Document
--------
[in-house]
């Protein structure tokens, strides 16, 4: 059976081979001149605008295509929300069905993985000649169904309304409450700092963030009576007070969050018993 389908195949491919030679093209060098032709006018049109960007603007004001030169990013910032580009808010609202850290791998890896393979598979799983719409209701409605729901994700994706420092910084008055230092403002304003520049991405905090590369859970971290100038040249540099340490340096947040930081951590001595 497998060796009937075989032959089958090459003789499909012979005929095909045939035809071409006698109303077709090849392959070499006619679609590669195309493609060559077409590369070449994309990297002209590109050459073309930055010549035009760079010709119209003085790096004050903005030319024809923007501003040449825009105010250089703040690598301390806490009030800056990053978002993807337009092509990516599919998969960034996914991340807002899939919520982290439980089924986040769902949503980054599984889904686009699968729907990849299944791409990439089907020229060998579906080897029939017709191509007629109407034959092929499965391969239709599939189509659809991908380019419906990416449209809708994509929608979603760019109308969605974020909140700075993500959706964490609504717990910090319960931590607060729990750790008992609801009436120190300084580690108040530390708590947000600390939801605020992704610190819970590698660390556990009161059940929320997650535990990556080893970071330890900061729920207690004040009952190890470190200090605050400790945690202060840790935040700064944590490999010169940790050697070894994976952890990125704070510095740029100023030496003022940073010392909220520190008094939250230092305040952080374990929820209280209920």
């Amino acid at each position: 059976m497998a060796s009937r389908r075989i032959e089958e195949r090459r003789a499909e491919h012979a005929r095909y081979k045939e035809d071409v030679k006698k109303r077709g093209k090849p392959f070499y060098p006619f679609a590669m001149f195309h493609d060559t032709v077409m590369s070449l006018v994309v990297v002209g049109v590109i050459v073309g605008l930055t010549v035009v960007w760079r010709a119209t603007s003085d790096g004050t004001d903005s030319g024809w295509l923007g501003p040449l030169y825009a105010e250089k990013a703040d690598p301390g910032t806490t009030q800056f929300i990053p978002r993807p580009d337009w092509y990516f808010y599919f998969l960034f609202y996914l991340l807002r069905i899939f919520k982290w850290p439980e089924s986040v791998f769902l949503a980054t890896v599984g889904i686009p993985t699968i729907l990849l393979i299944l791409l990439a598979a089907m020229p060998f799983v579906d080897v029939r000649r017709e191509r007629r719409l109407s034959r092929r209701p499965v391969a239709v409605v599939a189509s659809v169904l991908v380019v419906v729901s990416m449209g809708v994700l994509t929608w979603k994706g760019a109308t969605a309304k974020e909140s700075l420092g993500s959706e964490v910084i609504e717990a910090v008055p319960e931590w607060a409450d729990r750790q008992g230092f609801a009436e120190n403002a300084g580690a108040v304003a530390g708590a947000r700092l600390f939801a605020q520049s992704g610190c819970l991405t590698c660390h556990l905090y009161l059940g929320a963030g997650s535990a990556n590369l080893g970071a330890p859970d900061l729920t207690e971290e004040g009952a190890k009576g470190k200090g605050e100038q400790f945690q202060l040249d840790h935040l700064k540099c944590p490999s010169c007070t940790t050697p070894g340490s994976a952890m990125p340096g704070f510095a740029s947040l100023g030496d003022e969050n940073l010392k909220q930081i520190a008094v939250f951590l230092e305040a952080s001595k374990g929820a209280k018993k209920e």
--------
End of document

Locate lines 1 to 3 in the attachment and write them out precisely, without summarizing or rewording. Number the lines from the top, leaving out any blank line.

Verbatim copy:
[in-house]
């Protein structure tokens, strides 16, 4: 059976081979001149605008295509929300069905993985000649169904309304409450700092963030009576007070969050018993 389908195949491919030679093209060098032709006018049109960007603007004001030169990013910032580009808010609202850290791998890896393979598979799983719409209701409605729901994700994706420092910084008055230092403002304003520049991405905090590369859970971290100038040249540099340490340096947040930081951590001595 497998060796009937075989032959089958090459003789499909012979005929095909045939035809071409006698109303077709090849392959070499006619679609590669195309493609060559077409590369070449994309990297002209590109050459073309930055010549035009760079010709119209003085790096004050903005030319024809923007501003040449825009105010250089703040690598301390806490009030800056990053978002993807337009092509990516599919998969960034996914991340807002899939919520982290439980089924986040769902949503980054599984889904686009699968729907990849299944791409990439089907020229060998579906080897029939017709191509007629109407034959092929499965391969239709599939189509659809991908380019419906990416449209809708994509929608979603760019109308969605974020909140700075993500959706964490609504717990910090319960931590607060729990750790008992609801009436120190300084580690108040530390708590947000600390939801605020992704610190819970590698660390556990009161059940929320997650535990990556080893970071330890900061729920207690004040009952190890470190200090605050400790945690202060840790935040700064944590490999010169940790050697070894994976952890990125704070510095740029100023030496003022940073010392909220520190008094939250230092305040952080374990929820209280209920």
């Amino acid at each position: 059976m497998a060796s009937r389908r075989i032959e089958e195949r090459r003789a499909e491919h012979a005929r095909y081979k045939e035809d071409v030679k006698k109303r077709g093209k090849p392959f070499y060098p006619f679609a590669m001149f195309h493609d060559t032709v077409m590369s070449l006018v994309v990297v002209g049109v590109i050459v073309g605008l930055t010549v035009v960007w760079r010709a119209t603007s003085d790096g004050t004001d903005s030319g024809w295509l923007g501003p040449l030169y825009a105010e250089k990013a703040d690598p301390g910032t806490t009030q800056f929300i990053p978002r993807p580009d337009w092509y990516f808010y599919f998969l960034f609202y996914l991340l807002r069905i899939f919520k982290w850290p439980e089924s986040v791998f769902l949503a980054t890896v599984g889904i686009p993985t699968i729907l990849l393979i299944l791409l990439a598979a089907m020229p060998f799983v579906d080897v029939r000649r017709e191509r007629r719409l109407s034959r092929r209701p499965v391969a239709v409605v599939a189509s659809v169904l991908v380019v419906v729901s990416m449209g809708v994700l994509t929608w979603k994706g760019a109308t969605a309304k974020e909140s700075l420092g993500s959706e964490v910084i609504e717990a910090v008055p319960e931590w607060a409450d729990r750790q008992g230092f609801a009436e120190n403002a300084g580690a108040v304003a530390g708590a947000r700092l600390f939801a605020q520049s992704g610190c819970l991405t590698c660390h556990l905090y009161l059940g929320a963030g997650s535990a990556n590369l080893g970071a330890p859970d900061l729920t207690e971290e004040g009952a190890k009576g470190k200090g605050e100038q400790f945690q202060l040249d840790h935040l700064k540099c944590p490999s010169c007070t940790t050697p070894g340490s994976a952890m990125p340096g704070f510095a740029s947040l100023g030496d003022e969050n940073l010392k909220q930081i520190a008094v939250f951590l230092e305040a952080s001595k374990g929820a209280k018993k209920e």